The Books of My Numberless Dreams

Poetry Friday

Posted on: February 9, 2007

Elmet is still the name on maps for a part of West Yorkshire that includes the deep valley of the upper Calder and its watershed of Pennine morland. These poems confine themselves to the upper Calder and the territory roughly encircled by a line drawn through Halifax (on the east), Keighley (on the north-east), Colne (on the north-west), Burnley (on the west), and Littleborough (on the south-west): an ‘island’ straddling the Yorks-Lancs border, though mainly in Yorkshire, and centred, in my mind, on Heptonstall. Elmet was the last independent Celtic kingdom in England and originally stretched out over the vale of York.

[…]

Physically inhospitable, cut off to north and south by the high moorland, the insularity of the valley was in some ways almost complete, in others anything but. – TH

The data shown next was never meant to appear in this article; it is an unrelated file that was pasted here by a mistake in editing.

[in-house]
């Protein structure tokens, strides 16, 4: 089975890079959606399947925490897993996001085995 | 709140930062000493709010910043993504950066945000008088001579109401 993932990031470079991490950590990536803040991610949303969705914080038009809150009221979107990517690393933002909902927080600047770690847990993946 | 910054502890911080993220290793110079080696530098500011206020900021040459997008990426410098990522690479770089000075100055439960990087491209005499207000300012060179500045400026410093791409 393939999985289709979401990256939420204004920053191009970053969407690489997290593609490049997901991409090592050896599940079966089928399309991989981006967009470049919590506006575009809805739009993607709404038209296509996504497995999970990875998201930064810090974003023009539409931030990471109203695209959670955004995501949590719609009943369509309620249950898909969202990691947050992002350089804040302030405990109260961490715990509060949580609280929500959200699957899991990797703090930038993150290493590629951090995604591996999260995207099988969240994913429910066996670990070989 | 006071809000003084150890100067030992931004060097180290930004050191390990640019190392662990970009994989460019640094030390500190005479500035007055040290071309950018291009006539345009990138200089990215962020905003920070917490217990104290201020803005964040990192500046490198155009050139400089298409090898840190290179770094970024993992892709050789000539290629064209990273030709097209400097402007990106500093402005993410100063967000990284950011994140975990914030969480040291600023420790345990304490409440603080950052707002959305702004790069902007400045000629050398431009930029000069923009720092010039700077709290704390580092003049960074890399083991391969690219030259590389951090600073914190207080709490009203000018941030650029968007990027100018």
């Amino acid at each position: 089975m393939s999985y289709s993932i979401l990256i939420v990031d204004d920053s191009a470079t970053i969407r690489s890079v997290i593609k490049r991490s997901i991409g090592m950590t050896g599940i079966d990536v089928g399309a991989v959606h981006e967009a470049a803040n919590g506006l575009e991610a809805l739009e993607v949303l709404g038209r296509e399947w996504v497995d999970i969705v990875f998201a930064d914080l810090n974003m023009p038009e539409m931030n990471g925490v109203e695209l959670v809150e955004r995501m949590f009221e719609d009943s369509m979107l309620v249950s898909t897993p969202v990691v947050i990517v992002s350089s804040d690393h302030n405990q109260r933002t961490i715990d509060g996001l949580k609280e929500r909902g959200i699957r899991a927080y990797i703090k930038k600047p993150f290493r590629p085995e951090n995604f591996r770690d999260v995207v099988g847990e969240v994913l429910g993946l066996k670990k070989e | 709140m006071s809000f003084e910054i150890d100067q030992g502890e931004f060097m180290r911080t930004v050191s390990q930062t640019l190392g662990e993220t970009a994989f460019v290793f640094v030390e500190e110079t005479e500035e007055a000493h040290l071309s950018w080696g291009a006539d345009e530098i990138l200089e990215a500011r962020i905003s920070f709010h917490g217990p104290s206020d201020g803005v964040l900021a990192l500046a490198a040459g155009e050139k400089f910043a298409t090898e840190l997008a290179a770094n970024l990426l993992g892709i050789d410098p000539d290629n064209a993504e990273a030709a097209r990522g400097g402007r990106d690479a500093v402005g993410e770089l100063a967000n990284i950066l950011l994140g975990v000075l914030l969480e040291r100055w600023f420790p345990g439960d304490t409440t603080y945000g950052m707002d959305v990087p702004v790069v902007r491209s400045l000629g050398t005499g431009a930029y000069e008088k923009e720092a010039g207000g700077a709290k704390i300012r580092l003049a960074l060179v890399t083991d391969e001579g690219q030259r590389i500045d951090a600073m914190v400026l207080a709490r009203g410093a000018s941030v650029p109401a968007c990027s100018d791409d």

Moors

Are a stage
For the performance of heaven.
Any audience is incidental.

A chess-world of topheavy Kings and Queens
Circling in stilted majesty
Tremble the bog-cotton
Under the sweep of their robes.

Fools in sunny motley tumble across,
A laughter — fading in full view
To grass-tips tapping at stones

The witch-brew boiling in the sky-vat
Spins electrical terrors
In the eyes of sheep.

Fleeing wraith-lovers twist and collapse
In death-pact languor
To bedew harebells
On the spoil-heaps of quarries.

Wounded champions lurch out of sunset
To gurgle their last gleams into potholes.

Shattered, bowed armies, huddling leaderless
Escape from a world
Where snipe work late.

Beginning notes and poem taken from “Elmet” by Ted Hughes

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2 Responses to "Poetry Friday"

“Moors

Are a stage
For the performance of heaven.
Any audience is incidental.”

I love that.

He does have a way with phrases. I’m finding Elmet perfect for winter reading.

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